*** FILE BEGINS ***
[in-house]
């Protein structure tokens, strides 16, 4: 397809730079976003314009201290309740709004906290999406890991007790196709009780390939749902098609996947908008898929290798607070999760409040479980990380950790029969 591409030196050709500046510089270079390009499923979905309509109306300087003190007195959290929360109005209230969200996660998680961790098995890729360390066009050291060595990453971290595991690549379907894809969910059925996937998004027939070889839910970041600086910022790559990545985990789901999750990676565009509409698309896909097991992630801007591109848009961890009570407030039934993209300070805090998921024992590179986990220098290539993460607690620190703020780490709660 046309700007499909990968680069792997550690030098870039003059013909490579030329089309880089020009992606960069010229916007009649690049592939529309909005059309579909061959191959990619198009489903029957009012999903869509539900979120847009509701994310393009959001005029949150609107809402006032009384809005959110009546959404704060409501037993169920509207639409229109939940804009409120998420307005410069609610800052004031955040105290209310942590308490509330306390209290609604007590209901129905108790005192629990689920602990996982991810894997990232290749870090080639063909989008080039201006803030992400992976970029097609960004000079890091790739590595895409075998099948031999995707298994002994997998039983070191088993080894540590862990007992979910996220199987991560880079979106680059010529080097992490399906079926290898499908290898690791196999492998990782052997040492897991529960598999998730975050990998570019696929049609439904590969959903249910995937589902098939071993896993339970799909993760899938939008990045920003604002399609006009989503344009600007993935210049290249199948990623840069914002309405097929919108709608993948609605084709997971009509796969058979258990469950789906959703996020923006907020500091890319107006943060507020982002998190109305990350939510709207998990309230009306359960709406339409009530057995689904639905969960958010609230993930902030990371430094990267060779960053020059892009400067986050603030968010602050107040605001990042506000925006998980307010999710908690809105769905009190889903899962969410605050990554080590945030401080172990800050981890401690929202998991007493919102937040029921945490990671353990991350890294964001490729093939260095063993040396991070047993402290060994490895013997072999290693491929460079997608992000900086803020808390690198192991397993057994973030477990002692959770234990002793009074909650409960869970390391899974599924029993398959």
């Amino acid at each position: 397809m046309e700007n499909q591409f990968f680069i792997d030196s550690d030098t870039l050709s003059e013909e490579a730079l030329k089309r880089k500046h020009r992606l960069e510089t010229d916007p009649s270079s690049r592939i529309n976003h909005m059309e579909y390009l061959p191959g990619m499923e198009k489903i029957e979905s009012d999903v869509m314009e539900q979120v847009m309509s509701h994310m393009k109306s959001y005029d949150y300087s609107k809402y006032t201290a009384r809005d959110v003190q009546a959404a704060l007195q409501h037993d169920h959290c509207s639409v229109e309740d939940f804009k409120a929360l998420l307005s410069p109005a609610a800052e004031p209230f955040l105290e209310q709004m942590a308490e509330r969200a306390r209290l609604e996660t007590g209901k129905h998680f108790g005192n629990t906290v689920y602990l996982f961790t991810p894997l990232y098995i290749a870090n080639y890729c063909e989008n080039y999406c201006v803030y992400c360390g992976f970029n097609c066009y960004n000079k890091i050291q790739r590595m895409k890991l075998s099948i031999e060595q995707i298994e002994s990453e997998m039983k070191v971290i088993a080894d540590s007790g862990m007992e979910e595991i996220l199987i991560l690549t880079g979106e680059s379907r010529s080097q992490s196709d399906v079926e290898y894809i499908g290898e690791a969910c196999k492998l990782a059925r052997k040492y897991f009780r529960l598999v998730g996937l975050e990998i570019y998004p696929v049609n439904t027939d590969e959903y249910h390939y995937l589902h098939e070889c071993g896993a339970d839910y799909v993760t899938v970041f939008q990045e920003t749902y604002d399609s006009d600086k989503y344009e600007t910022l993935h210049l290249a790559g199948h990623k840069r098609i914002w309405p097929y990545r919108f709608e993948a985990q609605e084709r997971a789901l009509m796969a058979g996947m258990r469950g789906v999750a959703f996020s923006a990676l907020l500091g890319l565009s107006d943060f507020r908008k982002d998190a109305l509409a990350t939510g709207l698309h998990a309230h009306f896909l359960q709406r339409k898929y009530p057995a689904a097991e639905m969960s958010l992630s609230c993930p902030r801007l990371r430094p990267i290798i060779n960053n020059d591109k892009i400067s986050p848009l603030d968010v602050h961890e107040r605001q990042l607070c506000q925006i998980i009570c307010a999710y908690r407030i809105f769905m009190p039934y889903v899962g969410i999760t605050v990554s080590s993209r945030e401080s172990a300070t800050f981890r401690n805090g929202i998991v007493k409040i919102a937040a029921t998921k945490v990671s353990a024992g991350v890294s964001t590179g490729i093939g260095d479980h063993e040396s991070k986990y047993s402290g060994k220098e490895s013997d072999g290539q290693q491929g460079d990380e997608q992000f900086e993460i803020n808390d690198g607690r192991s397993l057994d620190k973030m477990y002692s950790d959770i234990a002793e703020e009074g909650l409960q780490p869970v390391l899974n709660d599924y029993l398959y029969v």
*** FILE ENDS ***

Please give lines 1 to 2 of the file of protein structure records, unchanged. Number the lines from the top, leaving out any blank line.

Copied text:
[in-house]
């Protein structure tokens, strides 16, 4: 397809730079976003314009201290309740709004906290999406890991007790196709009780390939749902098609996947908008898929290798607070999760409040479980990380950790029969 591409030196050709500046510089270079390009499923979905309509109306300087003190007195959290929360109005209230969200996660998680961790098995890729360390066009050291060595990453971290595991690549379907894809969910059925996937998004027939070889839910970041600086910022790559990545985990789901999750990676565009509409698309896909097991992630801007591109848009961890009570407030039934993209300070805090998921024992590179986990220098290539993460607690620190703020780490709660 046309700007499909990968680069792997550690030098870039003059013909490579030329089309880089020009992606960069010229916007009649690049592939529309909005059309579909061959191959990619198009489903029957009012999903869509539900979120847009509701994310393009959001005029949150609107809402006032009384809005959110009546959404704060409501037993169920509207639409229109939940804009409120998420307005410069609610800052004031955040105290209310942590308490509330306390209290609604007590209901129905108790005192629990689920602990996982991810894997990232290749870090080639063909989008080039201006803030992400992976970029097609960004000079890091790739590595895409075998099948031999995707298994002994997998039983070191088993080894540590862990007992979910996220199987991560880079979106680059010529080097992490399906079926290898499908290898690791196999492998990782052997040492897991529960598999998730975050990998570019696929049609439904590969959903249910995937589902098939071993896993339970799909993760899938939008990045920003604002399609006009989503344009600007993935210049290249199948990623840069914002309405097929919108709608993948609605084709997971009509796969058979258990469950789906959703996020923006907020500091890319107006943060507020982002998190109305990350939510709207998990309230009306359960709406339409009530057995689904639905969960958010609230993930902030990371430094990267060779960053020059892009400067986050603030968010602050107040605001990042506000925006998980307010999710908690809105769905009190889903899962969410605050990554080590945030401080172990800050981890401690929202998991007493919102937040029921945490990671353990991350890294964001490729093939260095063993040396991070047993402290060994490895013997072999290693491929460079997608992000900086803020808390690198192991397993057994973030477990002692959770234990002793009074909650409960869970390391899974599924029993398959």